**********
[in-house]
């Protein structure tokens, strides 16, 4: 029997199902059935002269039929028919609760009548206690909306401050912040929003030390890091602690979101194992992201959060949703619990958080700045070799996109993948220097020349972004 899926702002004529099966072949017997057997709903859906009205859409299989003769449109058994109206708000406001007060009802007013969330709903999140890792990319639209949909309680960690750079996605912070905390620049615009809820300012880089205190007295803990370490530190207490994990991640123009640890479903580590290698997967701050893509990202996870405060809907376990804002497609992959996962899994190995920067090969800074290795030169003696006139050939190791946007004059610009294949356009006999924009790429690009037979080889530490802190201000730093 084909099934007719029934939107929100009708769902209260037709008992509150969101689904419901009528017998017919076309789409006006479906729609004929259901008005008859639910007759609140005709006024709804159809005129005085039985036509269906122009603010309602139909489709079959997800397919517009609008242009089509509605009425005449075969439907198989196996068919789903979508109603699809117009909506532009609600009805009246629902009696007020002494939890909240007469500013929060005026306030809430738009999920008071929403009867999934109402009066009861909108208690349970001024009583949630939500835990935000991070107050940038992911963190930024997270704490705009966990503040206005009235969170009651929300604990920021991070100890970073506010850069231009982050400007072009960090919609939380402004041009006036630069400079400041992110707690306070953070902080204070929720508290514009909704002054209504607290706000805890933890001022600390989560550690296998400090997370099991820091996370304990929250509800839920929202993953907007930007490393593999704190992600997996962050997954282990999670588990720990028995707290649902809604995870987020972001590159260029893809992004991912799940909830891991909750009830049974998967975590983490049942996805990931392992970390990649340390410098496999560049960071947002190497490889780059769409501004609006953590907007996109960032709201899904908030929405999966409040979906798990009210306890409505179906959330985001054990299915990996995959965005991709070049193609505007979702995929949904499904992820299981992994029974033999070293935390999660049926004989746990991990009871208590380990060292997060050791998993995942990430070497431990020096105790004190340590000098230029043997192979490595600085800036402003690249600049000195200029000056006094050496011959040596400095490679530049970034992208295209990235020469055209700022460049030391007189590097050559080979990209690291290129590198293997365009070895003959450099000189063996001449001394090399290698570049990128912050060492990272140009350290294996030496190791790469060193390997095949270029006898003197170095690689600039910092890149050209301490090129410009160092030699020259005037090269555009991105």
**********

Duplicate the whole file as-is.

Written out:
[in-house]
């Protein structure tokens, strides 16, 4: 029997199902059935002269039929028919609760009548206690909306401050912040929003030390890091602690979101194992992201959060949703619990958080700045070799996109993948220097020349972004 899926702002004529099966072949017997057997709903859906009205859409299989003769449109058994109206708000406001007060009802007013969330709903999140890792990319639209949909309680960690750079996605912070905390620049615009809820300012880089205190007295803990370490530190207490994990991640123009640890479903580590290698997967701050893509990202996870405060809907376990804002497609992959996962899994190995920067090969800074290795030169003696006139050939190791946007004059610009294949356009006999924009790429690009037979080889530490802190201000730093 084909099934007719029934939107929100009708769902209260037709008992509150969101689904419901009528017998017919076309789409006006479906729609004929259901008005008859639910007759609140005709006024709804159809005129005085039985036509269906122009603010309602139909489709079959997800397919517009609008242009089509509605009425005449075969439907198989196996068919789903979508109603699809117009909506532009609600009805009246629902009696007020002494939890909240007469500013929060005026306030809430738009999920008071929403009867999934109402009066009861909108208690349970001024009583949630939500835990935000991070107050940038992911963190930024997270704490705009966990503040206005009235969170009651929300604990920021991070100890970073506010850069231009982050400007072009960090919609939380402004041009006036630069400079400041992110707690306070953070902080204070929720508290514009909704002054209504607290706000805890933890001022600390989560550690296998400090997370099991820091996370304990929250509800839920929202993953907007930007490393593999704190992600997996962050997954282990999670588990720990028995707290649902809604995870987020972001590159260029893809992004991912799940909830891991909750009830049974998967975590983490049942996805990931392992970390990649340390410098496999560049960071947002190497490889780059769409501004609006953590907007996109960032709201899904908030929405999966409040979906798990009210306890409505179906959330985001054990299915990996995959965005991709070049193609505007979702995929949904499904992820299981992994029974033999070293935390999660049926004989746990991990009871208590380990060292997060050791998993995942990430070497431990020096105790004190340590000098230029043997192979490595600085800036402003690249600049000195200029000056006094050496011959040596400095490679530049970034992208295209990235020469055209700022460049030391007189590097050559080979990209690291290129590198293997365009070895003959450099000189063996001449001394090399290698570049990128912050060492990272140009350290294996030496190791790469060193390997095949270029006898003197170095690689600039910092890149050209301490090129410009160092030699020259005037090269555009991105």